Updated: Updated: Transformation
This is the beginning of a mini-series of reflections on agile software development. I call it “SAFE” - Simple Agile for Enterprises.
As an architect, I am frequently asked about the role that architecture can play in environments that practice agile development methods. The core assumption behind this question is usually that agile teams don’t need architecture or at least don’t need architects.
The Three Architectures
When discussing architecture, my inclination is to start with making sure that we talk about the same thing when we say “architecture”. In my mind “architecture” can refer to 3 different aspects of system design:
- The System: each system we build has an architecture - it has some inherent structure.
- The Doing: we might want to consciously choose what architecture to give our system. That’s doing architecture.
- The People: architecture is done by people who are often called architects and may be part of an “architecture” team.
So, you cannot choose not to have an architecture - every system has one. You can choose to make a conscious decision about the architecture and you can choose to do so with an architecture team or without. Life is full of choices.
Doing Agile Architecture
With that clarification, we can refine our question to whether doing architecture is compatible with agile development. Sometimes, teams get hung up on whether there are people or teams with the title “architect” but for me that’s not the key point. People can call themselves whatever they like.
As usual, I like to reduce confusion by sharing simple models. Unsurprisingly, I have one for doing architecture as well:
The assumed model is often the one on the left where an architect resides on the top and tells developers what to do or how to do things. Sometimes, this model is necessary, e.g. when developers are unable to agree on anything and get bogged down by debates, complexity, and finger pointing. However, this model should be used with caution. Because the architect is lacking feedback from the actual implementation, this setup is prone to an Architect’s Dream, Developer’s Nightmare scenario (the Matrix references in this presentation from 2007 were surely a sign of things to come in my later books).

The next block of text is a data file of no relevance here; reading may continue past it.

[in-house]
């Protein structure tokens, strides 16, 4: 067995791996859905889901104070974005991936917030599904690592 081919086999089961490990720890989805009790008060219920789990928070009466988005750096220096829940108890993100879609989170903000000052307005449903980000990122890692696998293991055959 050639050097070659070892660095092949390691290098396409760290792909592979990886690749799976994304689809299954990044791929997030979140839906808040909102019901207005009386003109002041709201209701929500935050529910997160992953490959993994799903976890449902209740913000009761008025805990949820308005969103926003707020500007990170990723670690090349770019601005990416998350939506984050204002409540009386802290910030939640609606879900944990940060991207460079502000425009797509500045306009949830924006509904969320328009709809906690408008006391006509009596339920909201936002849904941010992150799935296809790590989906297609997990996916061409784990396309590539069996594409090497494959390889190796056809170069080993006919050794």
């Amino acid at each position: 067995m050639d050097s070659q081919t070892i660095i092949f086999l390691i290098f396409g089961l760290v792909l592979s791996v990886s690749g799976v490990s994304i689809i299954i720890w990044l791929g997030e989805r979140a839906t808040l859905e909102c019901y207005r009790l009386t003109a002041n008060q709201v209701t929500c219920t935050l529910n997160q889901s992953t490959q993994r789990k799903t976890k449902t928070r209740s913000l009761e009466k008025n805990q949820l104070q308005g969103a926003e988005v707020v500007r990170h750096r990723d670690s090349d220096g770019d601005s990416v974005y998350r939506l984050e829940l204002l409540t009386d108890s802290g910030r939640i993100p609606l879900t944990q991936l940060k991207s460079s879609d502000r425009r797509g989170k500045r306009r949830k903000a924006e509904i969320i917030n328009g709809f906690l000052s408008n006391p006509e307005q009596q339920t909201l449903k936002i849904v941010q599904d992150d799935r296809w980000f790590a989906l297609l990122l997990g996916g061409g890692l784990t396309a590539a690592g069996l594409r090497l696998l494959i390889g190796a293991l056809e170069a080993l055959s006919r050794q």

Alternatively, architects can be embedded in teams, either as a dedicated person (#2) or distributed across team members via a shared responsibility (#3). What doesn’t work is teams claiming that they are “doing architecture” but no one knows for sure how it’s done (#4). The other way this setup is sometimes described: “we don’t need architecture because we’re agile.” Those teams usually flounder and are reverted back into model #1 as a corrective action. They can then work their way to the right again.
So much for the organizational setup, but we still need to be clear why we want to be doing architecture in the first place.
Architecture Sells Options
My favorite description of what architecture does is based on the notion of options (elaborated in The Software Architect Elevator). Options give us the ability to defer decision into the future until more information is available. Being able to do so has value because with more information you can make better decisions. For example, instead of having to anticipate server sizing upfront, architecture can give us the option of scale-out applications and elastic platforms to defer this decision until we actually know how much capacity we need.
As I illustrated in my blog post, the higher the uncertainty we operate under, the more valuable having options becomes. This has been proven in the Nobel-prize worthy Black-Scholes Formula of options pricing but is also intuitive. If an application’s workload never changes, deferring the server sizing decision is less valuable than when we have absolutely no idea what load our application will face.